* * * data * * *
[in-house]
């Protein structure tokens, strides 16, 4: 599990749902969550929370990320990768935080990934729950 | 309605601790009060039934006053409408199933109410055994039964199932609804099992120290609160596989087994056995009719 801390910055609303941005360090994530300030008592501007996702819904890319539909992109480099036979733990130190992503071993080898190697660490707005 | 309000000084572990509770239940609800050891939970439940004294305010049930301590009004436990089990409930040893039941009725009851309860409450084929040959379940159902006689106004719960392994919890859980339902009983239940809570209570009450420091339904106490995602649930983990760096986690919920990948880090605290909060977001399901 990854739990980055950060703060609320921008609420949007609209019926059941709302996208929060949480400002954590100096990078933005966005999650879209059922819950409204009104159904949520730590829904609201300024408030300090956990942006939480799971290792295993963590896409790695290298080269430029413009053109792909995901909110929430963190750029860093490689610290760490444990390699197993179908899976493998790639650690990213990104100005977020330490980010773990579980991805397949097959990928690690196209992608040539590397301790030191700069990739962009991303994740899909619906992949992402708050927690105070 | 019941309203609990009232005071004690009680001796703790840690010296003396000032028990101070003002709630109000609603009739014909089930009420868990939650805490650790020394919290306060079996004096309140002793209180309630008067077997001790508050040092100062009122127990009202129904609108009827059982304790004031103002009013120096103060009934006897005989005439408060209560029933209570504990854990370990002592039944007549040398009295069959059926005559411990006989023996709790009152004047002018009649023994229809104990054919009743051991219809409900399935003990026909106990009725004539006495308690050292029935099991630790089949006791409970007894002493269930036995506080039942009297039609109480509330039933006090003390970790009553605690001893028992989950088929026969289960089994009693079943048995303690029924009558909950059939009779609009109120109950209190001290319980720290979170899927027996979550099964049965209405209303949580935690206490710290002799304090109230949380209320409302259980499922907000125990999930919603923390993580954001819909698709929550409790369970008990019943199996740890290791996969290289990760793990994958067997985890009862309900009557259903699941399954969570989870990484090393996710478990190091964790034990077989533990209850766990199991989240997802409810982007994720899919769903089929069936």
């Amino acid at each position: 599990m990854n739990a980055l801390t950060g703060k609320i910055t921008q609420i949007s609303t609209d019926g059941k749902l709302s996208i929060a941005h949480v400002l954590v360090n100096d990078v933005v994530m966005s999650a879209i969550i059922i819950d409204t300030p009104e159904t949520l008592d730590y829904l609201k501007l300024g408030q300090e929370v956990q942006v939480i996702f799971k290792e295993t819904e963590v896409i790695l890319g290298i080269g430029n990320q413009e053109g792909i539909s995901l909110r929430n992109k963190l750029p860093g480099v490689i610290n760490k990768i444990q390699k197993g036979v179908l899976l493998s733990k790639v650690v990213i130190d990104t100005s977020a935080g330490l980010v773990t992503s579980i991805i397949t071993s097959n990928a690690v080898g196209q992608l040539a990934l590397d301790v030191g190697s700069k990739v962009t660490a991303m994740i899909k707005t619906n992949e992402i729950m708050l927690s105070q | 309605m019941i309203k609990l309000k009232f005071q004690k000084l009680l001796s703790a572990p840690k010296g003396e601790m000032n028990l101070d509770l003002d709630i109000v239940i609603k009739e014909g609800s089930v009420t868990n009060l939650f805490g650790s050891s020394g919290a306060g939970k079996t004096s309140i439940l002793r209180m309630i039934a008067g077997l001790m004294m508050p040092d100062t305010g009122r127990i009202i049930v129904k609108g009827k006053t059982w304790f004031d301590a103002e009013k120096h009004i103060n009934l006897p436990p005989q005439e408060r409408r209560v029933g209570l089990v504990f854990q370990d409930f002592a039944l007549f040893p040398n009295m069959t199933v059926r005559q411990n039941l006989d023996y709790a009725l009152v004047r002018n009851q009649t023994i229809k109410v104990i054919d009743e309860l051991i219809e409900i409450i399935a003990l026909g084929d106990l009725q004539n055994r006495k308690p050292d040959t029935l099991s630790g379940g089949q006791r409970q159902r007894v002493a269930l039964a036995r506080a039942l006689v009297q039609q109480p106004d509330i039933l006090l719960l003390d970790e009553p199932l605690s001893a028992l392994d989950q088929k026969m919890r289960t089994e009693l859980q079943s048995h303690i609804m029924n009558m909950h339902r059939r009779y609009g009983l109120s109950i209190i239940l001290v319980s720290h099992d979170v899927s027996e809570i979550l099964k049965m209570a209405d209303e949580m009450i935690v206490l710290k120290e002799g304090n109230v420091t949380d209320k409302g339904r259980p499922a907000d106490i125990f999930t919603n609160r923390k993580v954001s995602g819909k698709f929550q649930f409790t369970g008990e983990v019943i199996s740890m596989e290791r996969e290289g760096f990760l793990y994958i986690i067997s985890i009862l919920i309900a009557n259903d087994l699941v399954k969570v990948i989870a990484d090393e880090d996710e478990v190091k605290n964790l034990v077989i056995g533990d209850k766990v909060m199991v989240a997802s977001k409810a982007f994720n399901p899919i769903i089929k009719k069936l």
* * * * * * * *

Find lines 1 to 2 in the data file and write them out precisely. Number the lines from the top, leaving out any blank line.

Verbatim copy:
[in-house]
């Protein structure tokens, strides 16, 4: 599990749902969550929370990320990768935080990934729950 | 309605601790009060039934006053409408199933109410055994039964199932609804099992120290609160596989087994056995009719 801390910055609303941005360090994530300030008592501007996702819904890319539909992109480099036979733990130190992503071993080898190697660490707005 | 309000000084572990509770239940609800050891939970439940004294305010049930301590009004436990089990409930040893039941009725009851309860409450084929040959379940159902006689106004719960392994919890859980339902009983239940809570209570009450420091339904106490995602649930983990760096986690919920990948880090605290909060977001399901 990854739990980055950060703060609320921008609420949007609209019926059941709302996208929060949480400002954590100096990078933005966005999650879209059922819950409204009104159904949520730590829904609201300024408030300090956990942006939480799971290792295993963590896409790695290298080269430029413009053109792909995901909110929430963190750029860093490689610290760490444990390699197993179908899976493998790639650690990213990104100005977020330490980010773990579980991805397949097959990928690690196209992608040539590397301790030191700069990739962009991303994740899909619906992949992402708050927690105070 | 019941309203609990009232005071004690009680001796703790840690010296003396000032028990101070003002709630109000609603009739014909089930009420868990939650805490650790020394919290306060079996004096309140002793209180309630008067077997001790508050040092100062009122127990009202129904609108009827059982304790004031103002009013120096103060009934006897005989005439408060209560029933209570504990854990370990002592039944007549040398009295069959059926005559411990006989023996709790009152004047002018009649023994229809104990054919009743051991219809409900399935003990026909106990009725004539006495308690050292029935099991630790089949006791409970007894002493269930036995506080039942009297039609109480509330039933006090003390970790009553605690001893028992989950088929026969289960089994009693079943048995303690029924009558909950059939009779609009109120109950209190001290319980720290979170899927027996979550099964049965209405209303949580935690206490710290002799304090109230949380209320409302259980499922907000125990999930919603923390993580954001819909698709929550409790369970008990019943199996740890290791996969290289990760793990994958067997985890009862309900009557259903699941399954969570989870990484090393996710478990190091964790034990077989533990209850766990199991989240997802409810982007994720899919769903089929069936």